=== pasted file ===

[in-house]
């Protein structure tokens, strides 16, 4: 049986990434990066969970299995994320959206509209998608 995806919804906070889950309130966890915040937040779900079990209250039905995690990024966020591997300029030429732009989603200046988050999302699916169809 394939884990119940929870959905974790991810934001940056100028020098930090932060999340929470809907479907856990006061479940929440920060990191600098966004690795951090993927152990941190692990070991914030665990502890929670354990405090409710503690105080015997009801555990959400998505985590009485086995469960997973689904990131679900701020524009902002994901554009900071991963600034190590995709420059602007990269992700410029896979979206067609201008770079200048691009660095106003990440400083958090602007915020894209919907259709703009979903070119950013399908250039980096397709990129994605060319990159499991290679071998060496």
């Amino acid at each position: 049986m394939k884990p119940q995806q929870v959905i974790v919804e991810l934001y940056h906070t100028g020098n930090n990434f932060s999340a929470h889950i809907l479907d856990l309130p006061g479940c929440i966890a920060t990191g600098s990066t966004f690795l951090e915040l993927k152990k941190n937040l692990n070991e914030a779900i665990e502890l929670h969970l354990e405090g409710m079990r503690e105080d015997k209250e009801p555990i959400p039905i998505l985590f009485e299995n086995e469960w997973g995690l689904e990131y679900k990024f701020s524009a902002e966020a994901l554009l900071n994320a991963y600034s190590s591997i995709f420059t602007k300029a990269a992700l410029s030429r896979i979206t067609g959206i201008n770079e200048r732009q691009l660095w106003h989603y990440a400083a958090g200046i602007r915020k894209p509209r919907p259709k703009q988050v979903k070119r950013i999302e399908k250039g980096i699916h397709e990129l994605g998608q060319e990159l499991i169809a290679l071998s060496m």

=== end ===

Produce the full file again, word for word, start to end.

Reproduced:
[in-house]
């Protein structure tokens, strides 16, 4: 049986990434990066969970299995994320959206509209998608 995806919804906070889950309130966890915040937040779900079990209250039905995690990024966020591997300029030429732009989603200046988050999302699916169809 394939884990119940929870959905974790991810934001940056100028020098930090932060999340929470809907479907856990006061479940929440920060990191600098966004690795951090993927152990941190692990070991914030665990502890929670354990405090409710503690105080015997009801555990959400998505985590009485086995469960997973689904990131679900701020524009902002994901554009900071991963600034190590995709420059602007990269992700410029896979979206067609201008770079200048691009660095106003990440400083958090602007915020894209919907259709703009979903070119950013399908250039980096397709990129994605060319990159499991290679071998060496």
């Amino acid at each position: 049986m394939k884990p119940q995806q929870v959905i974790v919804e991810l934001y940056h906070t100028g020098n930090n990434f932060s999340a929470h889950i809907l479907d856990l309130p006061g479940c929440i966890a920060t990191g600098s990066t966004f690795l951090e915040l993927k152990k941190n937040l692990n070991e914030a779900i665990e502890l929670h969970l354990e405090g409710m079990r503690e105080d015997k209250e009801p555990i959400p039905i998505l985590f009485e299995n086995e469960w997973g995690l689904e990131y679900k990024f701020s524009a902002e966020a994901l554009l900071n994320a991963y600034s190590s591997i995709f420059t602007k300029a990269a992700l410029s030429r896979i979206t067609g959206i201008n770079e200048r732009q691009l660095w106003h989603y990440a400083a958090g200046i602007r915020k894209p509209r919907p259709k703009q988050v979903k070119r950013i999302e399908k250039g980096i699916h397709e990129l994605g998608q060319e990159l499991i169809a290679l071998s060496m």